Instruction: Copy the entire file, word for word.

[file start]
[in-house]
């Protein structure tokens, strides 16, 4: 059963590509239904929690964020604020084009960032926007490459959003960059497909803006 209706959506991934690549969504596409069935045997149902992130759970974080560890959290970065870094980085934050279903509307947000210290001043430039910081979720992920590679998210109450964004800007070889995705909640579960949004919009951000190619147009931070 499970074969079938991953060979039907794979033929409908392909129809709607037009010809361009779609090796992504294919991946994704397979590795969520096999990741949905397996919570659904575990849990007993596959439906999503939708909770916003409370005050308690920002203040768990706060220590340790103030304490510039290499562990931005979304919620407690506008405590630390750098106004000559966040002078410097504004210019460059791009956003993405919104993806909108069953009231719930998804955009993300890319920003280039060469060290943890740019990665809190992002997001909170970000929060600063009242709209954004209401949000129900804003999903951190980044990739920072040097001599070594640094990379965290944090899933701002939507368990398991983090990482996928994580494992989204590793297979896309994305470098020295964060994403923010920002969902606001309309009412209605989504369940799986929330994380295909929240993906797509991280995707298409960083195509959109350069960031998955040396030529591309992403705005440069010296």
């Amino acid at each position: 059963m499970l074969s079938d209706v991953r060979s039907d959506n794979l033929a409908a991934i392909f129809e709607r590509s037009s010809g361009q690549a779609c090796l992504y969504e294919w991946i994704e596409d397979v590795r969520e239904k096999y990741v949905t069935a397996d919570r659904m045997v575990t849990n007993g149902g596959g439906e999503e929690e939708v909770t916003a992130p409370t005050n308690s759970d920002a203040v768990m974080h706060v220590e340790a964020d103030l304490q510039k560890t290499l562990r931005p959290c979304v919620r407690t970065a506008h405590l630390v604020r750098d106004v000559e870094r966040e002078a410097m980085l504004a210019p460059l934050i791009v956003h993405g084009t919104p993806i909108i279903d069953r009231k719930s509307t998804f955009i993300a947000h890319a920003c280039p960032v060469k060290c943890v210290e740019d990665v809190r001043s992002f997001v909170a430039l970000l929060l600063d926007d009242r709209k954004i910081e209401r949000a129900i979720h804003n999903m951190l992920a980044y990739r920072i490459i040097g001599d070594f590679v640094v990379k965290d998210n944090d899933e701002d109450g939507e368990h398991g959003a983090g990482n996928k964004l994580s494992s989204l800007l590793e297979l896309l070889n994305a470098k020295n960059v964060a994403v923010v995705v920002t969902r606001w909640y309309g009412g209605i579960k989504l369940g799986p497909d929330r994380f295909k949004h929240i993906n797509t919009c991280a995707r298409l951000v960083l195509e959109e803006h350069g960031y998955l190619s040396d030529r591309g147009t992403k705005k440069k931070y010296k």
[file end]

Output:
[in-house]
């Protein structure tokens, strides 16, 4: 059963590509239904929690964020604020084009960032926007490459959003960059497909803006 209706959506991934690549969504596409069935045997149902992130759970974080560890959290970065870094980085934050279903509307947000210290001043430039910081979720992920590679998210109450964004800007070889995705909640579960949004919009951000190619147009931070 499970074969079938991953060979039907794979033929409908392909129809709607037009010809361009779609090796992504294919991946994704397979590795969520096999990741949905397996919570659904575990849990007993596959439906999503939708909770916003409370005050308690920002203040768990706060220590340790103030304490510039290499562990931005979304919620407690506008405590630390750098106004000559966040002078410097504004210019460059791009956003993405919104993806909108069953009231719930998804955009993300890319920003280039060469060290943890740019990665809190992002997001909170970000929060600063009242709209954004209401949000129900804003999903951190980044990739920072040097001599070594640094990379965290944090899933701002939507368990398991983090990482996928994580494992989204590793297979896309994305470098020295964060994403923010920002969902606001309309009412209605989504369940799986929330994380295909929240993906797509991280995707298409960083195509959109350069960031998955040396030529591309992403705005440069010296």
């Amino acid at each position: 059963m499970l074969s079938d209706v991953r060979s039907d959506n794979l033929a409908a991934i392909f129809e709607r590509s037009s010809g361009q690549a779609c090796l992504y969504e294919w991946i994704e596409d397979v590795r969520e239904k096999y990741v949905t069935a397996d919570r659904m045997v575990t849990n007993g149902g596959g439906e999503e929690e939708v909770t916003a992130p409370t005050n308690s759970d920002a203040v768990m974080h706060v220590e340790a964020d103030l304490q510039k560890t290499l562990r931005p959290c979304v919620r407690t970065a506008h405590l630390v604020r750098d106004v000559e870094r966040e002078a410097m980085l504004a210019p460059l934050i791009v956003h993405g084009t919104p993806i909108i279903d069953r009231k719930s509307t998804f955009i993300a947000h890319a920003c280039p960032v060469k060290c943890v210290e740019d990665v809190r001043s992002f997001v909170a430039l970000l929060l600063d926007d009242r709209k954004i910081e209401r949000a129900i979720h804003n999903m951190l992920a980044y990739r920072i490459i040097g001599d070594f590679v640094v990379k965290d998210n944090d899933e701002d109450g939507e368990h398991g959003a983090g990482n996928k964004l994580s494992s989204l800007l590793e297979l896309l070889n994305a470098k020295n960059v964060a994403v923010v995705v920002t969902r606001w909640y309309g009412g209605i579960k989504l369940g799986p497909d929330r994380f295909k949004h929240i993906n797509t919009c991280a995707r298409l951000v960083l195509e959109e803006h350069g960031y998955l190619s040396d030529r591309g147009t992403k705005k440069k931070y010296k």